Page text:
Recorded on 23 May 1967, and released on 16 June, the song instantly became a hit and struck a chord with the public, preparing the youth for a vivid and mind expanding atmosphere of, what was later known as, the summer of love. It was Pink Floyd’s second single which paved their way to success. Interviews and performances at the Top of the Pops soon followed. At that point Syd had already started struggling with the concept of being a commercial rock musician rather than being an artist.

Still, the lyrics of the song represent the very best of Syd’s writing; witty, childish and whimsical, they are the testimony to the spirit of the 1960s, and yet some of the verses posses a certain mysticism. It is impossible to pinpoint precisely what inspired Syd to write this song for its verses are engulfed in mystery, as is the case in most of Syd’s songs. Syd himself had many versions, one of it was that he feel asleep in the woods after taking LSD and saw an unusual girl.

The main inspiration for the song was, in fact, a fifteen year old girl Emily Young, who skylarked across Holland Park to the London Free School with her friend Anjelica Huston. Emily was nicknamed ‘psychedelic schoolgirl’ at the UFO club. Intellectual curiosity prompted Emily to visit the Free School and educate herself beyond school curriculum. Her private ‘evening classes’ consisted of reading William Blake, existentialists and Romantic poets, dressed at the same time in a noticeable long Victorian style gown ‘that touched the ground’.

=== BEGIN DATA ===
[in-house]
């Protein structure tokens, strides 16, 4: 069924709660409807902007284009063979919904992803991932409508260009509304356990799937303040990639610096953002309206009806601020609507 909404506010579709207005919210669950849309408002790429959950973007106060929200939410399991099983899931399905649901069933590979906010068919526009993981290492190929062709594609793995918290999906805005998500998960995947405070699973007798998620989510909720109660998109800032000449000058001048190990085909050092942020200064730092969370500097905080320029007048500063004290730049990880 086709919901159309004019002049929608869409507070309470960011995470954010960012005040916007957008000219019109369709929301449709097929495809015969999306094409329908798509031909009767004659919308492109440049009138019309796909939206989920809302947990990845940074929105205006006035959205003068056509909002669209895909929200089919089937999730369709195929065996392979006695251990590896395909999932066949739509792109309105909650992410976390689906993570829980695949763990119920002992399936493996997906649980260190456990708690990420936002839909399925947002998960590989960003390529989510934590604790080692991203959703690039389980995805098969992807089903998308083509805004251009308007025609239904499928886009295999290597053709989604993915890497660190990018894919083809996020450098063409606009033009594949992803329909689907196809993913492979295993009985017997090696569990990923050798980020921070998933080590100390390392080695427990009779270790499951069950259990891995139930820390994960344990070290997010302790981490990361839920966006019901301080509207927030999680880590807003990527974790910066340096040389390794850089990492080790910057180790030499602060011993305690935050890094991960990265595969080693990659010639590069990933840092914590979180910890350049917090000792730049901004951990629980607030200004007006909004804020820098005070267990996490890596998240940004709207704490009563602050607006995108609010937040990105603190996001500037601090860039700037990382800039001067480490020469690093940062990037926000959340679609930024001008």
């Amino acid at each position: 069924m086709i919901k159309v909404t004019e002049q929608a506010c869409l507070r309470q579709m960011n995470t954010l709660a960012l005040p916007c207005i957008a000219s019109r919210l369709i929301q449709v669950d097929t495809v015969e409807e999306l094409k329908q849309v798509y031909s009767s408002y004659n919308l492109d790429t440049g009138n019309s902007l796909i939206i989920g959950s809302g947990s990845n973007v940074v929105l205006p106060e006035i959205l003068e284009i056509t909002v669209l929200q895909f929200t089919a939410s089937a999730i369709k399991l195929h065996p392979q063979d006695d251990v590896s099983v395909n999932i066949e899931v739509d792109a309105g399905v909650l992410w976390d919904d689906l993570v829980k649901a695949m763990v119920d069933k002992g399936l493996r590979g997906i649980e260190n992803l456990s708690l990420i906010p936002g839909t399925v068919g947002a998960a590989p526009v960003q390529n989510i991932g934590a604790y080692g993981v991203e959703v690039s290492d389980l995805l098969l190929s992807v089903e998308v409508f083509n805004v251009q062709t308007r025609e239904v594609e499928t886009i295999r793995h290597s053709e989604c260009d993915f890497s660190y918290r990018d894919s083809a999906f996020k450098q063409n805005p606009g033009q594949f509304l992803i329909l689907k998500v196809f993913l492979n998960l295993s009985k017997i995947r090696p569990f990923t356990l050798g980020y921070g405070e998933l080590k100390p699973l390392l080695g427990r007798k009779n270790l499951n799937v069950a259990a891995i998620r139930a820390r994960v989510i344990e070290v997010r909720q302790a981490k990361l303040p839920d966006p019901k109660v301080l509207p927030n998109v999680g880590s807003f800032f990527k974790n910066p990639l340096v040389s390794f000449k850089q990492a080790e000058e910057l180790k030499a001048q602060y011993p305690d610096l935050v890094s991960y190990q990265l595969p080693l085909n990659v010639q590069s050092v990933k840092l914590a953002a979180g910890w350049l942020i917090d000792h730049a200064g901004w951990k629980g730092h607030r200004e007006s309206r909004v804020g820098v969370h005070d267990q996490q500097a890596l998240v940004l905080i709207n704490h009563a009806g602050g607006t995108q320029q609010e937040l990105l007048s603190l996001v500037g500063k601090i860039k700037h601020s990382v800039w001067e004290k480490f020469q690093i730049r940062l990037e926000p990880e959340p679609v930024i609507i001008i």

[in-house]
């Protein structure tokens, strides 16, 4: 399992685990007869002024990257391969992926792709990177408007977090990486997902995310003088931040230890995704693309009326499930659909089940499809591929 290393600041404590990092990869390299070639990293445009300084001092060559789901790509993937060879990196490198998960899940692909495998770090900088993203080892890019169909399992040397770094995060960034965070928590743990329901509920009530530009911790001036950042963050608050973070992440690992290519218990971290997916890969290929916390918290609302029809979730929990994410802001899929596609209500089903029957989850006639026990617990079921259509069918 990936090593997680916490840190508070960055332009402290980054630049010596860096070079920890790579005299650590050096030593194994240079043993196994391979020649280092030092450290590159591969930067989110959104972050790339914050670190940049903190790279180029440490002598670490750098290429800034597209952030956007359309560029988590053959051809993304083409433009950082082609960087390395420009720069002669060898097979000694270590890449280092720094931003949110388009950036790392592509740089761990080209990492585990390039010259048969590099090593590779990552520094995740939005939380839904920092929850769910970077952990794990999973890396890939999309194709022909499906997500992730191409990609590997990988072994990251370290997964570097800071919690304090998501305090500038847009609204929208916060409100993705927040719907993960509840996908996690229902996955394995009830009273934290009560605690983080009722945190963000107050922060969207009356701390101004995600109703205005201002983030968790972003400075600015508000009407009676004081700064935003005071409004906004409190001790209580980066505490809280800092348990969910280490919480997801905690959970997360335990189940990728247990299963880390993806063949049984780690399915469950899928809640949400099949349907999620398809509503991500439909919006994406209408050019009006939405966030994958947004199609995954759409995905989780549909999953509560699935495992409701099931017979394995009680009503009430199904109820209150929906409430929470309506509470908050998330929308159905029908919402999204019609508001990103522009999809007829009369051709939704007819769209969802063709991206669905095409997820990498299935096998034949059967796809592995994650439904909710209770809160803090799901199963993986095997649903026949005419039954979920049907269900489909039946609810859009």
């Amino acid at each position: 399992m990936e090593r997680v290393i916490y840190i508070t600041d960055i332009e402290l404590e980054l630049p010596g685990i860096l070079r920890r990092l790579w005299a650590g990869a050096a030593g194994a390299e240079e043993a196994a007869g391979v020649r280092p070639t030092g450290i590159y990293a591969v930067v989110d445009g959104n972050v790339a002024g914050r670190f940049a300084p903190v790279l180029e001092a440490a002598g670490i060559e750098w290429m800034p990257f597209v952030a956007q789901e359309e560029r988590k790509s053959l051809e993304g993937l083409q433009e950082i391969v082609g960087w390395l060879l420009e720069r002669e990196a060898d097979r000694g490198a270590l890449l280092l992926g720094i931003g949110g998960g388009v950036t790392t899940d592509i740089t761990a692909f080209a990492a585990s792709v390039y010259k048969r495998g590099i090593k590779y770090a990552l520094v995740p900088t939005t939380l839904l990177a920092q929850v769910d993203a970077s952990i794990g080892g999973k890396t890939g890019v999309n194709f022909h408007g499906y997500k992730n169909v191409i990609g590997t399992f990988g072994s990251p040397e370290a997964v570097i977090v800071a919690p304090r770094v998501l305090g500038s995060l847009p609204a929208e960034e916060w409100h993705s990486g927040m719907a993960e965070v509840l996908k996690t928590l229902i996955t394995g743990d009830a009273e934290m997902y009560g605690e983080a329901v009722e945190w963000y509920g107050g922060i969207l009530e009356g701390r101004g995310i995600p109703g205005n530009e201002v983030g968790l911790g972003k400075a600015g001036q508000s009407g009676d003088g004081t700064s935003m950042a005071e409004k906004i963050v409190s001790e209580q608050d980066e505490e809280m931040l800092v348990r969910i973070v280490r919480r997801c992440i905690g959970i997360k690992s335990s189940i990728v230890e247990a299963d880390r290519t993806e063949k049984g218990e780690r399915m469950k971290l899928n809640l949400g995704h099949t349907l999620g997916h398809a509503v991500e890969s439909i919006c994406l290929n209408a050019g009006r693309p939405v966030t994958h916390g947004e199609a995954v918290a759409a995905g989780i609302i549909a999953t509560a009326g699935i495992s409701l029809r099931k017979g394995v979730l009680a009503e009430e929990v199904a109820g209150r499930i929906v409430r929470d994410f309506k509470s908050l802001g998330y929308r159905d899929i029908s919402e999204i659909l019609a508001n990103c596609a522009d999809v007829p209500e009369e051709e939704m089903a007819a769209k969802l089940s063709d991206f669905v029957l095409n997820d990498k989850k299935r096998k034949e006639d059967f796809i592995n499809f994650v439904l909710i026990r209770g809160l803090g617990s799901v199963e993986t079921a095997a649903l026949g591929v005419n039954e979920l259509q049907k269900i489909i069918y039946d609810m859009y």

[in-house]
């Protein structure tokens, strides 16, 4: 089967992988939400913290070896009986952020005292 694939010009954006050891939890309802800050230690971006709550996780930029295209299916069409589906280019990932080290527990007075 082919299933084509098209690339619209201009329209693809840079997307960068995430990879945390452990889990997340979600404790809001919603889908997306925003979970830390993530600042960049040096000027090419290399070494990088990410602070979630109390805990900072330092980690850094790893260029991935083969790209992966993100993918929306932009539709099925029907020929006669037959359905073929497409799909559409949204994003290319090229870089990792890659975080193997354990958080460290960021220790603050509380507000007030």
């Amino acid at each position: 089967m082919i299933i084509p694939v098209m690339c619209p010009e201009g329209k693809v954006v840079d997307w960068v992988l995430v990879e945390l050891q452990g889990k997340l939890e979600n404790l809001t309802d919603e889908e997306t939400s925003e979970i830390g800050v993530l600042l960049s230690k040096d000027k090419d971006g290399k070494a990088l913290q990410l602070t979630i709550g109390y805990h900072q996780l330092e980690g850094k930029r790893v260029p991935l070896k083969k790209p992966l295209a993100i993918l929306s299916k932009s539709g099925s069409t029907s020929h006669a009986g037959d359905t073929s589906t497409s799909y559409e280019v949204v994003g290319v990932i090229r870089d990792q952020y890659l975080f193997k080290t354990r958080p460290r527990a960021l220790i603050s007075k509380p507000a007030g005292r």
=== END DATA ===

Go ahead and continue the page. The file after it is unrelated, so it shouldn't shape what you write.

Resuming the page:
Pete Brown said that ‘See Emily Play‘ was based on this schoolgirl.

This English cult of the schoolgirl in fetish uniform has always been around – the more dubious side of English culture, allied with British repression and fetishism. Emily was someone I went out and about with. I was friends with her because Anjelica Huston was at the same school, and hung out with Emily as well. I met them walking down to Portobello Road. I did poetry gigs in schools. I was young, in my twenties. These girls were seventeen or eighteen. I went out with them. English schoolgirls in the sixties were forward-looking, discovering their own sexuality.‘ (Syd Barrett and Pink Floyd: Dark Globe by Julian Palacios)

1960s Emily Young - Syd's Muse                      Emily Young in the 1960s

Syd’s young muse blossomed into a notable sculptor whose aim is ‘to tell a truth about the origins of human life and consciousness.‘ In a way her sculptures remind me of Gauguin’s work, at least in approach. Like Gauguin, Emily believes that the truth about life lies in primitive and archaic, and that art is hidden in the forces of nature, not in Western world galleries. I’m delighted to see that despite her progression from a confused 1960s schoolgirl to a prolific artist, she hasn’t lost the open-minded attitude towards life. Her worldview is still psychedelic.